In October of 2008 a major flood hit Honduras.  Everyone teamed together to help those who were displaced from their homes.  Such collaboration between many groups saved the day. (above left) Fr. Juan Diego Sutherland poses with one of the hundreds who were given shelter in our Casa Guadalupe.  (above right) Dr. Carlos Suazo the medical director at our San Benito José Clinic worked many long hours seeing patients at local drop in centers during the disaster.  (below left) Br. Matteo Dengler and some of the Honduran military help people into the truck that will take them back to their homes after it all was over . (Below right) Therese Floyd, a nurse working with the Missioners of Christ, checks on and cheers up one of the victims of the flood. 

Br Matteo working with military Therese with children


to Nicaragua
Dariela at Baptism


(above left) Fr. Francis Mary Roaldi, Fr. John Anthony Boughton, Br. Antonio Maria Diez de Medina, and Br. Justin Alarcon are loaded up and ready to drive to Nicaragua to found the new friary. 

(above right) We love to see forward movement toward our heavenly Home. Last year we made a special plea for prayers for an emergency heart surgery for little Dariela.  We are happy to tell you she healed with miraculous speed.  Now we are happy to say she, and the rest of her family, are making the steps for a life of spiritual growth.  Here she is dressed for the occasion of her baptism.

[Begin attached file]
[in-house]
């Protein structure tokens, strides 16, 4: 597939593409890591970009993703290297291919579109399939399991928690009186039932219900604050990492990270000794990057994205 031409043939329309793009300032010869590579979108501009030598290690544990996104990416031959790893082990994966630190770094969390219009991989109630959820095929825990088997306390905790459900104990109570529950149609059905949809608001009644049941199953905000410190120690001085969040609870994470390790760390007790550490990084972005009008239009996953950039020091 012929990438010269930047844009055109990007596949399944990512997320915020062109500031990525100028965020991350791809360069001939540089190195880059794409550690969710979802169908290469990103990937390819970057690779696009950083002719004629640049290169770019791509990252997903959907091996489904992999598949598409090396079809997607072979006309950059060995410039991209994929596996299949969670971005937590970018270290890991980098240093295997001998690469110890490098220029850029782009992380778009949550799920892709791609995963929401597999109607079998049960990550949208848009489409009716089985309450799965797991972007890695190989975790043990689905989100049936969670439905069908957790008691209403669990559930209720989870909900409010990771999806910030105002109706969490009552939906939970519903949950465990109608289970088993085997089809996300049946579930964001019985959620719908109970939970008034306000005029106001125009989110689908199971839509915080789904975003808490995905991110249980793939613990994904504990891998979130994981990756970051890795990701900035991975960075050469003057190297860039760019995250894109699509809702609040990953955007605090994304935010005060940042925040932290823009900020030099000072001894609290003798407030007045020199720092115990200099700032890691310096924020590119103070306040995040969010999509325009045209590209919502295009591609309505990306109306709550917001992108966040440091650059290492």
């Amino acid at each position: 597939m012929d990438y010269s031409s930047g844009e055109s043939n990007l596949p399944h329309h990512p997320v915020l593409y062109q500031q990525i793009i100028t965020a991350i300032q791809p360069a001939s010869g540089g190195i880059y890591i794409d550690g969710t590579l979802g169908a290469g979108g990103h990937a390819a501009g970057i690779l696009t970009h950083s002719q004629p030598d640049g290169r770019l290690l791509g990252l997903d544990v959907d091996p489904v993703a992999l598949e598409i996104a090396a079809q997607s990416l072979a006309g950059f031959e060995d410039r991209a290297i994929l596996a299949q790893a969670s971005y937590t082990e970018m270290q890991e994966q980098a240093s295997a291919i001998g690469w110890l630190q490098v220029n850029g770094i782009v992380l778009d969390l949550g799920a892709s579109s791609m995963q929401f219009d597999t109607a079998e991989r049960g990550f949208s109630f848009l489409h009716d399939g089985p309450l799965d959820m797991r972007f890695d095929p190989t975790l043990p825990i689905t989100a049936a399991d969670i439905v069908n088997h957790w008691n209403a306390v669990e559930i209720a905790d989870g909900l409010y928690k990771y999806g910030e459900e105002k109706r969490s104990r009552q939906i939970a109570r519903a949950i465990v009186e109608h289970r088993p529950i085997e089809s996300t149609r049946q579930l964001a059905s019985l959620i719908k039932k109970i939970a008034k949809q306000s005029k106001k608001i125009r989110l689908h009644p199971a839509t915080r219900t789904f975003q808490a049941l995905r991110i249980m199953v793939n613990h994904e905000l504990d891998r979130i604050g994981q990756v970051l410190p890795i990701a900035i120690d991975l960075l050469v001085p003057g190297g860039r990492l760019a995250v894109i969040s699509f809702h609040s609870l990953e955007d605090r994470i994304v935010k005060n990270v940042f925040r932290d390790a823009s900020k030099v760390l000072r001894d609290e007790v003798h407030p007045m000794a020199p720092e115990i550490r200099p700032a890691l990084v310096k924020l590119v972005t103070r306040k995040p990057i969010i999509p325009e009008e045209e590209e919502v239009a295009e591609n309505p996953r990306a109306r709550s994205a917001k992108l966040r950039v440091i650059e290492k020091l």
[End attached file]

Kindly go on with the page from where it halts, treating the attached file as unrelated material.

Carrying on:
two families with new homes

If a home is not built on Jesus, it will not stand. We build homes for those in need, but our desire is always that they get closer to Jesus in the process.  Above are two families who received homes that were built with the help of our benefactors.  They are pictured with Fr. Gregorio and Br. Damiano.  Both families were received into the Church this summer.

Central America friars

The Friars of both the Honduras Friary and that of Nicaragua sit on the steps of the Mayan ruins in Copan, Honduras which they visited on their way to a pilgrimage in Esquipulas,, Guatemala.  From top left are, Br. Antonio Diez de Medina, Fr. Juan Diego Sutherland, Fr. John Anthony Boughton, Fr. Francis Mary Roaldi, (center) Br. Dismas Kline, Br. Justin Alarcon, Br. Damiano Vaissade, Fr. Gregorio Wiezba, (front) Br. Paul Donnely Fr Terry Messer, and Br. Matteo Dengler.


Fr. John blesses house a man and his castle

Benefactors are always a blessing to us, so we like to bless them.  Above, Fr. John Anthony blesses the home of the Eduardo and Lucia Salvo, in Managua.  Enrique Salvo, next to Fr. John ,is a seminarian for the diocese of New York.

A man´s home is his castle, even if it is a modest one.  But flood waters are a mighty foe against any fortress.  Here one of the many thousands of Hondurans effected by the flood assesses the damage to his home.